What I’m afraid of

It doesn’t make sense. Not literal sense, and not figurative sense.

Fiction is just that; fiction. As in not real.



I write fiction. Hence, I traffic in printed lies.

I know this, I accept this, and I have no problem with this. I actually prefer fiction to the opposite; sticking to facts is bothersome work. So much easier to make things up.

So that’s what I do. I walk the Earth, stumble across ideas that trigger responses deep within me, and then try to tell stories, pretty much lying my ass off the entire time.

And that’s the deal. I make up stories. Nothing I write is real, nor would any reasonable person mistake it for such.

So why are there areas I’m afraid to let my fingers type near?

My first novel contained brief bursts of violence, mostly near the finale. My second was violence-saturated, its plot only lightly interspersed with moments of pacifism. I’m not a violent person; I harbor no desire to commit brutality. If there’s one thing a Mennonite upbringing sadistically pounded into me, it’s that violence is never the answer. I’ve got a non-violent streak a mile wide.

Yet I have no problem with employing violence as a part of storytelling. Indeed (if I confront the issue honestly), during the writing of my last novel I looked forward each day to creating new ink-charged carnage. I actually tried to top myself each time, wondering how much more gruesome I could get.

And I never reached the bottom of the well. I could easily go deeper. I exist perched atop a yawning abyss of pure bloody mayhem, always at the ready to reach in and draw forth red wet chaos.

Because it’s not real.

But then, neither is fictional sex. My characters kill each other, yet no one really dies. It stands to reason they could have as much sex as they want with no consequences.

Yet when it comes to sex of the fictional variety, I falter. My characters find ways to avoid it. The plot spirals in new directions to ensure no one gets laid.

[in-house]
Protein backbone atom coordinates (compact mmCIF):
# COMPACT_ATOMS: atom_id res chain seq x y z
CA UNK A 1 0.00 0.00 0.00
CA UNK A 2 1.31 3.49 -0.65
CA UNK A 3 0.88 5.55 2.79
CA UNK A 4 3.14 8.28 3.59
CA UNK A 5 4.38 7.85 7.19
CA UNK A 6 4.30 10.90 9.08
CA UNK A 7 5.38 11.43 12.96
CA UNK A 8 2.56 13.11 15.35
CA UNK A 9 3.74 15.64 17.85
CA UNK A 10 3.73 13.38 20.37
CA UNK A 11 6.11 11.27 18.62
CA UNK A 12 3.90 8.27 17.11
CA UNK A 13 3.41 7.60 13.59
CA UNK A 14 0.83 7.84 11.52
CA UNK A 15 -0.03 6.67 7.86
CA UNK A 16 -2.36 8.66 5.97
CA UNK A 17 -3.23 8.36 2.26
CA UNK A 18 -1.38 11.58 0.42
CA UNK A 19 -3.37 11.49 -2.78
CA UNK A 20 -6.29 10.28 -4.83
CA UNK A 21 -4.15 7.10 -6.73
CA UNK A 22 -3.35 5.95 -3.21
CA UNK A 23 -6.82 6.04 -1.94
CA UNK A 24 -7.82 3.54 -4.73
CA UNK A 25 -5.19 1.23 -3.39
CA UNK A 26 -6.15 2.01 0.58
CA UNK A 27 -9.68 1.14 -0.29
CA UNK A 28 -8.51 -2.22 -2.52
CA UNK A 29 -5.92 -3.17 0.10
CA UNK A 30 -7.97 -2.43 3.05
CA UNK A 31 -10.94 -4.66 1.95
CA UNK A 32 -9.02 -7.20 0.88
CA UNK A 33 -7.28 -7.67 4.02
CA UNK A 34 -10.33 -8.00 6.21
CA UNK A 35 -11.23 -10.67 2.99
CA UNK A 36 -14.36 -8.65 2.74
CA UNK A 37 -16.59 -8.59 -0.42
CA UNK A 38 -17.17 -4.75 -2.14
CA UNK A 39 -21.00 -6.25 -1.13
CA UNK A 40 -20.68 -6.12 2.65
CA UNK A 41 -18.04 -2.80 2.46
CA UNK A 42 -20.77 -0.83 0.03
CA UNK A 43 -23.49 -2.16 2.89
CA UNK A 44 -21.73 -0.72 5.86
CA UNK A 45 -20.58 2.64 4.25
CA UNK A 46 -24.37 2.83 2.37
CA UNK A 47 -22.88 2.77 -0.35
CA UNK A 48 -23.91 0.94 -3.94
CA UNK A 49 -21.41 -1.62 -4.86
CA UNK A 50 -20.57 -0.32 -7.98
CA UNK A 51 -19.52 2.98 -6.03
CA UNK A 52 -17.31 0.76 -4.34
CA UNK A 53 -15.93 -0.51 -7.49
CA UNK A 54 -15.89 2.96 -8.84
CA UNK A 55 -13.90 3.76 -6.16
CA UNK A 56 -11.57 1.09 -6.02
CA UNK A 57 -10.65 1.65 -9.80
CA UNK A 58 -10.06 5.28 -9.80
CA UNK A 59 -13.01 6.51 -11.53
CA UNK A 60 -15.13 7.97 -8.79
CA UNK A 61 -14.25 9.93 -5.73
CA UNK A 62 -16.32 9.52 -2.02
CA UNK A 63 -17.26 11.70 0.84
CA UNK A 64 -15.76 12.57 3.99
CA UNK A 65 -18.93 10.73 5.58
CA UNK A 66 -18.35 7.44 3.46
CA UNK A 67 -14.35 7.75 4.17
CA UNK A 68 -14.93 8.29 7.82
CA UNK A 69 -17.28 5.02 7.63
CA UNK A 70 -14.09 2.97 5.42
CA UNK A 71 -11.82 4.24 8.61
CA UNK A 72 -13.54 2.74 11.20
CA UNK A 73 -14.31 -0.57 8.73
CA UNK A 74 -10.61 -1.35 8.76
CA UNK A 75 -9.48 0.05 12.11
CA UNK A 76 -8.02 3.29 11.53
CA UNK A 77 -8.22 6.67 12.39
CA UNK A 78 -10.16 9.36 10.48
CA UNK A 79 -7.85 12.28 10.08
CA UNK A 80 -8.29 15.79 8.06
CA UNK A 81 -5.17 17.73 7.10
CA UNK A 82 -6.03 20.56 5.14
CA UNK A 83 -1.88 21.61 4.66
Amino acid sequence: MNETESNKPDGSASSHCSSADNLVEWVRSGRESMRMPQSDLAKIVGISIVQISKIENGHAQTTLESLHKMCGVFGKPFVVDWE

Is it because I’m a prude? I don’t think so. I don’t think I’m repressed, either.

Is it because my parents might read it? Why should it be? I’m completely fine with my mother reading about undead cannibalism, yet I squirm and squeam over the thought of her reading a love scene? I pen panoramas of gore rampant with amputations, bullet wounds, and internal fluids, but ask me to write of the intersection of two sets of genitalia and I get flustered. Even writing this post, I feel a little dirty.

I think it’s a two-pronged answer. One prong contains all the sexual fears of my childhood: my impure thoughts discovered, my masturbating walked in on. We’re trained from an early age to keep sexual urges to ourselves. Sometimes it’s religious pressure, sometimes it’s societal, but the effect on a young child’s soul is the same. Sex is fine and necessary; thinking about sex is wrong. Thusly, this boy would rather his parents think him a violent criminal than a gentle lover.

The second prong? Sex, as an act, is ridiculous. I’m not saying it’s wrong. But it’s silly. Two bodies slamming into each other is great for the participants but easily hilarious for the audience if not done with care.

So I’ve got the fear of sexual discovery in one hand, and the fear of sexual representation in the other.

And I’ve only got two hands.